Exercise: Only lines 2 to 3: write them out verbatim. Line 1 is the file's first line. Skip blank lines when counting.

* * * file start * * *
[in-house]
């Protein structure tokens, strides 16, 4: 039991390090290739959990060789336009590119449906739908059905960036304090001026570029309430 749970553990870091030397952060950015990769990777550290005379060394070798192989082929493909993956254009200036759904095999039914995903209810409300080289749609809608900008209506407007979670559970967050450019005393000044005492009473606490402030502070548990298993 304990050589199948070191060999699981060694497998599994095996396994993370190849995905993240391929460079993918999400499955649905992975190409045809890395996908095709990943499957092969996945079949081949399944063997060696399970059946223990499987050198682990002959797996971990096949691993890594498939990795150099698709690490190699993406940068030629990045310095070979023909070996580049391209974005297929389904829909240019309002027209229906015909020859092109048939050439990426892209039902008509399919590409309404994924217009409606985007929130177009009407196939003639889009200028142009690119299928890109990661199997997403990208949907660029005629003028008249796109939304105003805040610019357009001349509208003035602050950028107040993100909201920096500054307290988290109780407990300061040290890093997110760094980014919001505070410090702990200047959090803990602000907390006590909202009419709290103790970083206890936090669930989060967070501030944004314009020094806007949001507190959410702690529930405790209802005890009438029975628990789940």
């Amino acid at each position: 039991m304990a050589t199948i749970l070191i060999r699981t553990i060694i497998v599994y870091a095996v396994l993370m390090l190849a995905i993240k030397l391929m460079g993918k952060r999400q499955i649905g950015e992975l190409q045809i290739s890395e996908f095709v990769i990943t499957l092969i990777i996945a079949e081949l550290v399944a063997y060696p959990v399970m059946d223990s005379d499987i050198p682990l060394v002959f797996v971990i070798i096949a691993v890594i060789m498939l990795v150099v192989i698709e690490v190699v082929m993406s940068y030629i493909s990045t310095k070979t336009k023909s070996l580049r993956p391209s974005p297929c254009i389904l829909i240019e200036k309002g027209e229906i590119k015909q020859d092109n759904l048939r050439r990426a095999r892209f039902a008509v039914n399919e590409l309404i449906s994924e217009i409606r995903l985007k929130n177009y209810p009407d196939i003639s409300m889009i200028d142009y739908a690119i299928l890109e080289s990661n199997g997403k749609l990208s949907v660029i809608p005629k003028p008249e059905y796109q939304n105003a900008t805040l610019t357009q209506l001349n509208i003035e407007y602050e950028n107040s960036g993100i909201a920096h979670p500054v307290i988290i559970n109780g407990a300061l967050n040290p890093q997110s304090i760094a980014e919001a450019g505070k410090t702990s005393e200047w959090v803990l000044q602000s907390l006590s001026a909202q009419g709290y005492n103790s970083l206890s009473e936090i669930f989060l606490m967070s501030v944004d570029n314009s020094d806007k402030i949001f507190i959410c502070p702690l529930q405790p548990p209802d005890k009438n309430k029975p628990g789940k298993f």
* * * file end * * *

């Protein structure tokens, strides 16, 4: 039991390090290739959990060789336009590119449906739908059905960036304090001026570029309430 749970553990870091030397952060950015990769990777550290005379060394070798192989082929493909993956254009200036759904095999039914995903209810409300080289749609809608900008209506407007979670559970967050450019005393000044005492009473606490402030502070548990298993 304990050589199948070191060999699981060694497998599994095996396994993370190849995905993240391929460079993918999400499955649905992975190409045809890395996908095709990943499957092969996945079949081949399944063997060696399970059946223990499987050198682990002959797996971990096949691993890594498939990795150099698709690490190699993406940068030629990045310095070979023909070996580049391209974005297929389904829909240019309002027209229906015909020859092109048939050439990426892209039902008509399919590409309404994924217009409606985007929130177009009407196939003639889009200028142009690119299928890109990661199997997403990208949907660029005629003028008249796109939304105003805040610019357009001349509208003035602050950028107040993100909201920096500054307290988290109780407990300061040290890093997110760094980014919001505070410090702990200047959090803990602000907390006590909202009419709290103790970083206890936090669930989060967070501030944004314009020094806007949001507190959410702690529930405790209802005890009438029975628990789940």
């Amino acid at each position: 039991m304990a050589t199948i749970l070191i060999r699981t553990i060694i497998v599994y870091a095996v396994l993370m390090l190849a995905i993240k030397l391929m460079g993918k952060r999400q499955i649905g950015e992975l190409q045809i290739s890395e996908f095709v990769i990943t499957l092969i990777i996945a079949e081949l550290v399944a063997y060696p959990v399970m059946d223990s005379d499987i050198p682990l060394v002959f797996v971990i070798i096949a691993v890594i060789m498939l990795v150099v192989i698709e690490v190699v082929m993406s940068y030629i493909s990045t310095k070979t336009k023909s070996l580049r993956p391209s974005p297929c254009i389904l829909i240019e200036k309002g027209e229906i590119k015909q020859d092109n759904l048939r050439r990426a095999r892209f039902a008509v039914n399919e590409l309404i449906s994924e217009i409606r995903l985007k929130n177009y209810p009407d196939i003639s409300m889009i200028d142009y739908a690119i299928l890109e080289s990661n199997g997403k749609l990208s949907v660029i809608p005629k003028p008249e059905y796109q939304n105003a900008t805040l610019t357009q209506l001349n509208i003035e407007y602050e950028n107040s960036g993100i909201a920096h979670p500054v307290i988290i559970n109780g407990a300061l967050n040290p890093q997110s304090i760094a980014e919001a450019g505070k410090t702990s005393e200047w959090v803990l000044q602000s907390l006590s001026a909202q009419g709290y005492n103790s970083l206890s009473e936090i669930f989060l606490m967070s501030v944004d570029n314009s020094d806007k402030i949001f507190i959410c502070p702690l529930q405790p548990p209802d005890k009438n309430k029975p628990g789940k298993f």